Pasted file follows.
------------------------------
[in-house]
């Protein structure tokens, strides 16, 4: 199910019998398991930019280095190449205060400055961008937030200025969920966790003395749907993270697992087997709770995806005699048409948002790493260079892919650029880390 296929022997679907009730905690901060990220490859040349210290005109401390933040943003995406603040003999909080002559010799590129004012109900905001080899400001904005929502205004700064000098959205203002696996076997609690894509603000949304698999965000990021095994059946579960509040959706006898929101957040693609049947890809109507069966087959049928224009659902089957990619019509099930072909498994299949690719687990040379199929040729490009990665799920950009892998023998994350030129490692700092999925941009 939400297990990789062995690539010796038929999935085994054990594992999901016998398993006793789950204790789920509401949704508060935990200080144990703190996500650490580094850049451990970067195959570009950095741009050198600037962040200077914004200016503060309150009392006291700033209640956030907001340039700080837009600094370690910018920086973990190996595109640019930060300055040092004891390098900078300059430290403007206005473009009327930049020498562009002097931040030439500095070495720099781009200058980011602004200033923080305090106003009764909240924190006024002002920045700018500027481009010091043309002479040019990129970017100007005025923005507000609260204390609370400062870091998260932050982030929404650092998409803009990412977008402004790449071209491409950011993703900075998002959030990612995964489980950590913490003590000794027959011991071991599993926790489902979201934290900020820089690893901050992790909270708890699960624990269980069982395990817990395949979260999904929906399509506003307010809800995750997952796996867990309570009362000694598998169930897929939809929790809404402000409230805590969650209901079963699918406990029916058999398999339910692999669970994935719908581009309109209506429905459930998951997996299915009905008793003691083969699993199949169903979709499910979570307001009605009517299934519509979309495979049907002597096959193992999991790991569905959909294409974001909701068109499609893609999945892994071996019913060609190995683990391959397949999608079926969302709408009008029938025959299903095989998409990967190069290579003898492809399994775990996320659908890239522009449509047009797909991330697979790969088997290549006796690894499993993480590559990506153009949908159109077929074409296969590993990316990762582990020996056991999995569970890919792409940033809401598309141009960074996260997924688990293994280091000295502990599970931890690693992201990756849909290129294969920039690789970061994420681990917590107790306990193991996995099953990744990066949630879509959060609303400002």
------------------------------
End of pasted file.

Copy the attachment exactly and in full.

[in-house]
């Protein structure tokens, strides 16, 4: 199910019998398991930019280095190449205060400055961008937030200025969920966790003395749907993270697992087997709770995806005699048409948002790493260079892919650029880390 296929022997679907009730905690901060990220490859040349210290005109401390933040943003995406603040003999909080002559010799590129004012109900905001080899400001904005929502205004700064000098959205203002696996076997609690894509603000949304698999965000990021095994059946579960509040959706006898929101957040693609049947890809109507069966087959049928224009659902089957990619019509099930072909498994299949690719687990040379199929040729490009990665799920950009892998023998994350030129490692700092999925941009 939400297990990789062995690539010796038929999935085994054990594992999901016998398993006793789950204790789920509401949704508060935990200080144990703190996500650490580094850049451990970067195959570009950095741009050198600037962040200077914004200016503060309150009392006291700033209640956030907001340039700080837009600094370690910018920086973990190996595109640019930060300055040092004891390098900078300059430290403007206005473009009327930049020498562009002097931040030439500095070495720099781009200058980011602004200033923080305090106003009764909240924190006024002002920045700018500027481009010091043309002479040019990129970017100007005025923005507000609260204390609370400062870091998260932050982030929404650092998409803009990412977008402004790449071209491409950011993703900075998002959030990612995964489980950590913490003590000794027959011991071991599993926790489902979201934290900020820089690893901050992790909270708890699960624990269980069982395990817990395949979260999904929906399509506003307010809800995750997952796996867990309570009362000694598998169930897929939809929790809404402000409230805590969650209901079963699918406990029916058999398999339910692999669970994935719908581009309109209506429905459930998951997996299915009905008793003691083969699993199949169903979709499910979570307001009605009517299934519509979309495979049907002597096959193992999991790991569905959909294409974001909701068109499609893609999945892994071996019913060609190995683990391959397949999608079926969302709408009008029938025959299903095989998409990967190069290579003898492809399994775990996320659908890239522009449509047009797909991330697979790969088997290549006796690894499993993480590559990506153009949908159109077929074409296969590993990316990762582990020996056991999995569970890919792409940033809401598309141009960074996260997924688990293994280091000295502990599970931890690693992201990756849909290129294969920039690789970061994420681990917590107790306990193991996995099953990744990066949630879509959060609303400002």